LEARN TO RELAX
"The imagination needs long, inefficient, happy idling, dawdling and puttering" ~Dan Rees, Ph.D., a family therapist and associate professor at Western Maryland College.
We spend so much time teaching our children to read, to write, to sing, to dance, to swim, to ...and the list goes on and on! But, have we imparted to our children one of the most important skills of all? Have we taught our children the art of relaxation? ....Relaxation is a Learned Behavior.
We know as adults that we encounter stress, but we may forget that Baby also experiences stress and frustration as she learns and grows. Helping Baby learn to intentionally relax will serve her well all her life as she encounters the stresses of the world.
Babies clearly need stimulation and engagement in age-appropriate learning activities but high stimulation activity must be balanced with wakeful leisure time ... unstructured time ... time to do simply nothing. This down time is actually physically necessary for your child's brain to process the learning that occurs during the structured activities and interaction. Your baby's most rapid growth and development occurs during the first two years of life. It is important for this little learner to have quiet times to just be aware without actively being stimulated by you or his environment. And "do nothing time" is good for more than the brain, according to Dan Rees, Ph.D., a family therapist and associate professor at Western Maryland College.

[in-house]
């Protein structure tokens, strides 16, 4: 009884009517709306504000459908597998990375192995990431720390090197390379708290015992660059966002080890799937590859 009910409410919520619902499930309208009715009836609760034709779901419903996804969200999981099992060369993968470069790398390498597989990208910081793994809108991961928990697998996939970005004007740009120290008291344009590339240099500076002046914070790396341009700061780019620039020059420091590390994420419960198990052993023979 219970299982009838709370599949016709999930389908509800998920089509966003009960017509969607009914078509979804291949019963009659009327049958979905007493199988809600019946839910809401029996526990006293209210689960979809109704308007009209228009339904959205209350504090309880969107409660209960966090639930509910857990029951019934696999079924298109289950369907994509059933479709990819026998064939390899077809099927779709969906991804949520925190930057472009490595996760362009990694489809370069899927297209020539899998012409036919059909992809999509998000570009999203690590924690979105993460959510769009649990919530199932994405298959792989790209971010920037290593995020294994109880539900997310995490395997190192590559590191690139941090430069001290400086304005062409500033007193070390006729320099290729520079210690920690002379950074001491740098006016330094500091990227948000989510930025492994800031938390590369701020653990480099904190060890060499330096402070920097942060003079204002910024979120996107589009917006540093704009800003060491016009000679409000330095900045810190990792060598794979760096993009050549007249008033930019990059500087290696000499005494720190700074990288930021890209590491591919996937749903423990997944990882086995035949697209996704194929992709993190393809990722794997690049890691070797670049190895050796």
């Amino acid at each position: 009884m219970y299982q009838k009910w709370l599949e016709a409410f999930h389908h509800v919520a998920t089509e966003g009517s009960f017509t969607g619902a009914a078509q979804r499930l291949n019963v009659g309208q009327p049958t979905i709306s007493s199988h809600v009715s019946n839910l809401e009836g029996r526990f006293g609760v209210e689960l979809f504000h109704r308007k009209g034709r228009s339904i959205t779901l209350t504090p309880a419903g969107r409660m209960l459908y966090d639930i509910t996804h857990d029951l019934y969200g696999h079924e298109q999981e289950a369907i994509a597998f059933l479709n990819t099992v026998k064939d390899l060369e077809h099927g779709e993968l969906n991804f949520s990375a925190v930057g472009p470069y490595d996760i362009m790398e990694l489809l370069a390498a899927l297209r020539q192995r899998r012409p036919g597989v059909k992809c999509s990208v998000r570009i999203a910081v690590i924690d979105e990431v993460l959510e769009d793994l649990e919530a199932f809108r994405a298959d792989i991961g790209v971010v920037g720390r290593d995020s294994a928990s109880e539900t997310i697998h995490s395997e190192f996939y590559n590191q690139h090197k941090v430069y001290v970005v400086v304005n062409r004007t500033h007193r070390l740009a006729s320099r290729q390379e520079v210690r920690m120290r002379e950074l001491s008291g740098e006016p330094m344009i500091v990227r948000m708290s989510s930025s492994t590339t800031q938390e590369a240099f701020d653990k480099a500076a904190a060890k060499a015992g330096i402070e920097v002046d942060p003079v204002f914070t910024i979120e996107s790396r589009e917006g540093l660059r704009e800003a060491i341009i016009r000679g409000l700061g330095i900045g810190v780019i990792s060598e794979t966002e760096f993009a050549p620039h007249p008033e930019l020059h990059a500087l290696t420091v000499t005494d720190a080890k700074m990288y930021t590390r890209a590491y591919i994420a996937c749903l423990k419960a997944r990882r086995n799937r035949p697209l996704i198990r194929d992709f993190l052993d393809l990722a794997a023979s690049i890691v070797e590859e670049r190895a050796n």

"When children amuse themselves, they're actually exercising a different part of their brain than when they're engaged in organized activity." This unstructured time helps them to "grow emotionally and intellectually."
Setting aside time each day to not be engaged in an active, thinking activity helps Baby learn to enjoy quiet play and learn that relaxation can include times other than naptime and bedtime. Quiet Time can also be a restorative time for you! Of course, music is always a very useful "tool" for creating quiet time. Not only is it a way of soothing the spirit, but it is an auditory cue and reminder that this is the time to just be, to listen, and to relax. Try to model listening and "just being" as you enjoy quiet music with your child. If Baby becomes fussy, you might need to add some movement. If you are sitting, try standing and rocking or walking slowly back and forth.
In today's hurried society knowing how to relax is a precious skill. Creating quiet time at home with your baby using gentle, slow songs helps your baby learn to intentionally relax. Having this skill will be essential in helping your baby grow to be a balanced person. Here are some other ideas for creating restful, restorative times at home.